Tuesday, August 16, 2016

Mom, the Magic and the Cookies

An integral part of the winery’s story, obviously, but many don’t know why.  Of course, there’s the Kupferschmid Red that we occasionally pour in the tasting room, a popular red blend of Rhône varietals grown on the estate.  But, many of you don’t know about the cookies she makes for events around the holidays.  Mom brings the tradition and the flavor of the midwest to the winery, and in deliciously addictive form.

We hold a holiday release for one of our clubs during the holidays, and I didn’t want my 70 year-old mom on her feet pouring.  So, she offered to make cookies.  “How many do you need?” she asked.  “About 500,” I told her.  She wanted to make three or four kinds of cookies.  I said she could just make one.  But I told Mom the next year, after the club had grown quite a bit, we needed 2,000 cookies.  Mom looked at me, just trying to figure out how we’d find the space to make this large cache of cookies.  It took quite a bit of time, believe me.  I mean, we had to tie the little ribbons, make sure they were all presentable for the party.  Oh, and she made around 15 different kinds of cookies.  That’s Mom.

As the years went on, my brothers started to get quite angry with me, letting Mom make all these different types of cookies, prepping all year hunting for new recipes.  By this time, she’s around 75 or 76.  And the club had grown even larger.  So… more cookies.  “What do you mean you want Mom to make 4,000 cookies?” Steve blared at me.  “She wanted to, Steve, she wants to!” I shot back.  We agree to have my brothers’ wives help Mom our, cooking tireless in the house on the winery’s property.  The storage fridge was full.  And I mean FULL.

We couldn’t get the cookies the club members got.  The cookies had to be broken or not up to Mom’s standards, then would could get some.  So, when Mom wasn’t looking, we’d break one and say something like, “Whoop! This one broke!”, so we could get our own.  That was the only way we could enjoy Mom’s amazing cookie recipes.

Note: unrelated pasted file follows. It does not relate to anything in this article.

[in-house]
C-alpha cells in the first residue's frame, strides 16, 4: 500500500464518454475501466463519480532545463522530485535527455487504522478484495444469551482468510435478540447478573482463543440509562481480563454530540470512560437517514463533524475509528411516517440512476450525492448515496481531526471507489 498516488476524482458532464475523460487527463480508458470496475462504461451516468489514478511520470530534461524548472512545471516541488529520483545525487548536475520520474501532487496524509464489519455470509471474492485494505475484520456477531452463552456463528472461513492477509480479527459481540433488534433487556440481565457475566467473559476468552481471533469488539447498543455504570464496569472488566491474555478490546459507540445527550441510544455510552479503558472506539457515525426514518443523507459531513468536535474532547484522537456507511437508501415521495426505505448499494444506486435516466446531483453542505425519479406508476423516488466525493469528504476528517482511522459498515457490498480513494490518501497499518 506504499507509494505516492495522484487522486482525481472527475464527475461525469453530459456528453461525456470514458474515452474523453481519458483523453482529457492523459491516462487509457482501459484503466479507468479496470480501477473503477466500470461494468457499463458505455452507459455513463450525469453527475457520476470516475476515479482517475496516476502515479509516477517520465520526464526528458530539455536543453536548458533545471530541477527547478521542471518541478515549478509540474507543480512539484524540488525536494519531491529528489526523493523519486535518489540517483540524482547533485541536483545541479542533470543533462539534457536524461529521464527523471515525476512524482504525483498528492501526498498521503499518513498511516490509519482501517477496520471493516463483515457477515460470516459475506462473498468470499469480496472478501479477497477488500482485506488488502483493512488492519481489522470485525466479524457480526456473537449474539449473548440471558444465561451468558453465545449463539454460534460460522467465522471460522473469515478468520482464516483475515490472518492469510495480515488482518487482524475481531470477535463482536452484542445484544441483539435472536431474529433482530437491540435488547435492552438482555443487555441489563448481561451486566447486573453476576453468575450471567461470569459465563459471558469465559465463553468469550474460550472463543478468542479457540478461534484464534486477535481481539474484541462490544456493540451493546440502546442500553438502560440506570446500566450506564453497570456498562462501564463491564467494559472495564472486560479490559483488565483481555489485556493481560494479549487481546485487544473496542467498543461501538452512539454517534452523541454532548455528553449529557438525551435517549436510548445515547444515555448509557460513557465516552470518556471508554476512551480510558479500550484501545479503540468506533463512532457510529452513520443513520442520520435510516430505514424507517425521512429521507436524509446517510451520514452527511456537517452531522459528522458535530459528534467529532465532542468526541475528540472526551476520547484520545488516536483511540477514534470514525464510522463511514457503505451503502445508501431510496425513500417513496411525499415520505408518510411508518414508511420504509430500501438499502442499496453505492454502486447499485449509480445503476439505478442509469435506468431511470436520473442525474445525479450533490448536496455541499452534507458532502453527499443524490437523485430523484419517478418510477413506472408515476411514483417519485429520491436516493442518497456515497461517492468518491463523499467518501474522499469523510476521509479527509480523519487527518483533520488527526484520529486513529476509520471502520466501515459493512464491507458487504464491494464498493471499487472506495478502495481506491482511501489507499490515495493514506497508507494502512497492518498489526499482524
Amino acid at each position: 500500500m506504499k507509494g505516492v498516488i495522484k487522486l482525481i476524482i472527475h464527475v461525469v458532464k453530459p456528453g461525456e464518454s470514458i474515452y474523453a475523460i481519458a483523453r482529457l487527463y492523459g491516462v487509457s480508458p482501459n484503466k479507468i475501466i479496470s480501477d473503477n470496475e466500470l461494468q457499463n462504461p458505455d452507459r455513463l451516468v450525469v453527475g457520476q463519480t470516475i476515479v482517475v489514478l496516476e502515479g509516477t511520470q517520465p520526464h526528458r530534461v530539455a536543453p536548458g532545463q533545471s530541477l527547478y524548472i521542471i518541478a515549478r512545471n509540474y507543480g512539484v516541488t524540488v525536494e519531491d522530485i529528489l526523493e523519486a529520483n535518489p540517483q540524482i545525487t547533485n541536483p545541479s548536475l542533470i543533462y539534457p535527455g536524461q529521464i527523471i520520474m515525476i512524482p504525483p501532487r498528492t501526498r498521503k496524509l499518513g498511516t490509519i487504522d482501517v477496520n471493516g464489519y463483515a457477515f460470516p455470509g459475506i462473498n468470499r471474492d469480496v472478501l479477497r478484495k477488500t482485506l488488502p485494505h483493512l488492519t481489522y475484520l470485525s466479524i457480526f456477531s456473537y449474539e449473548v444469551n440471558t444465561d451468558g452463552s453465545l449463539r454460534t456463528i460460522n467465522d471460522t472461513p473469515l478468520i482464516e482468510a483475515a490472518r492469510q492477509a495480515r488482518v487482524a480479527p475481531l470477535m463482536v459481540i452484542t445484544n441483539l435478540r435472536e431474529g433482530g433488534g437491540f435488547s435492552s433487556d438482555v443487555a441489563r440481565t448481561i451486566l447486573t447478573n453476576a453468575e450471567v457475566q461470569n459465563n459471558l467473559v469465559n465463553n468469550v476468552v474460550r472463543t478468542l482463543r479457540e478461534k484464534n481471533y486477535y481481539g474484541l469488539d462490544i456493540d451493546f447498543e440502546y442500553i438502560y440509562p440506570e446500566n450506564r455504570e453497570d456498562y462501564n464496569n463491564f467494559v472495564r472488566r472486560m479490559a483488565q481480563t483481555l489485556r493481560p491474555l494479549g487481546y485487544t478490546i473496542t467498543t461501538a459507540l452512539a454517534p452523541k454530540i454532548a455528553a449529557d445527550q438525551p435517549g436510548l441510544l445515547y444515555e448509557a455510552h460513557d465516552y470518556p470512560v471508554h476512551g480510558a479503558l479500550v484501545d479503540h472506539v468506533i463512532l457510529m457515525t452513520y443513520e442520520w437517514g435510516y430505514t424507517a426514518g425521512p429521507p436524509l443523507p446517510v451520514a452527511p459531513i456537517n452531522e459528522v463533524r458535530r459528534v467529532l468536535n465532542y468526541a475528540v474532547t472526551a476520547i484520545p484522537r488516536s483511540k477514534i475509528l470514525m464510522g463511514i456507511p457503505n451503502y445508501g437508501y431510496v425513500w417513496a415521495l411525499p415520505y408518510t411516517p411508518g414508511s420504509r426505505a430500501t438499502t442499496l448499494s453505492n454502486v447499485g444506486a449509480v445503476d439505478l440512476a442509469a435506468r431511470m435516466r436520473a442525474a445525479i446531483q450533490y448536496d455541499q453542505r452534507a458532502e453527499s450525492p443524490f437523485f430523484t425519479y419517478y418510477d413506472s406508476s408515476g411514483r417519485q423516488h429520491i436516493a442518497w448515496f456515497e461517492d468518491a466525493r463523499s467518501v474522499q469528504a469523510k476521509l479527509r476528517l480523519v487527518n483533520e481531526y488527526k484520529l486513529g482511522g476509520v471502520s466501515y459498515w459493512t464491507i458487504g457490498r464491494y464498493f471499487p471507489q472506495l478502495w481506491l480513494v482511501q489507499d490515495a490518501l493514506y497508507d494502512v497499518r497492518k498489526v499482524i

Eventually, we would make bundt cakes for the members, as the cookie got to be too exhausting.  Mom still insists on taking care of the wine club family, bringing the midwest traditions to the winery.  Where I come from, when you have people over for dinner or any kind of gathering, you make the food yourself.  You don’t order in.

Mom still insists on helping, as I said.  For this holiday season coming up, we’ll be doing the Bundt cakes again, and we’ll continue to give out some of Mom’s favorite cookie recipes.  I won’t lie, I miss the cookies, but I don’t want her doing too much.  She’s done more than enough for me, and the winery.  Member, as well.  They depend on her magic at every holiday gathering.  Oh… and then there’s the peanut brittle and caramels she makes.  That’s another blog post, I promise.  But just know this: there’s nothing like Mom’s cookies and cakes, and her dedication to feeding the people that come over, treating everyone that comes over like family.  This is a family-owned winery, and no one reinforces that like my mother.  And her cookies.

Thursday, August 11, 2016

How Dutchess Got to Dutcher

A lot of people think Dutchess is the one and only dog of Dutcher Crossing.  Well, she is the one and only, but not the first.  In March of ’07, I had all the moving taken care of, and now I have a job where I can have a dog.  So I was excited.  One Sunday night, I was online looking for a dog.  Found a golden retriever, an old girl.  She turned out to be very laid back.  A rescue dog named Gwen.  But, the poor pooch had trouble even walking from the winery office building, or “cottage”, to the tasting room.  The foster mom who brought me to the dog, took back the dog the weekend of an event after saying she would take her to the vet, leaving the check on the doorstep.   The foster mom claimed the dog would be happier with the her.  Didn’t expect this to happen, at all.  I mean, I told the adoption agency, “She stole my dog.” But, for the better, I found.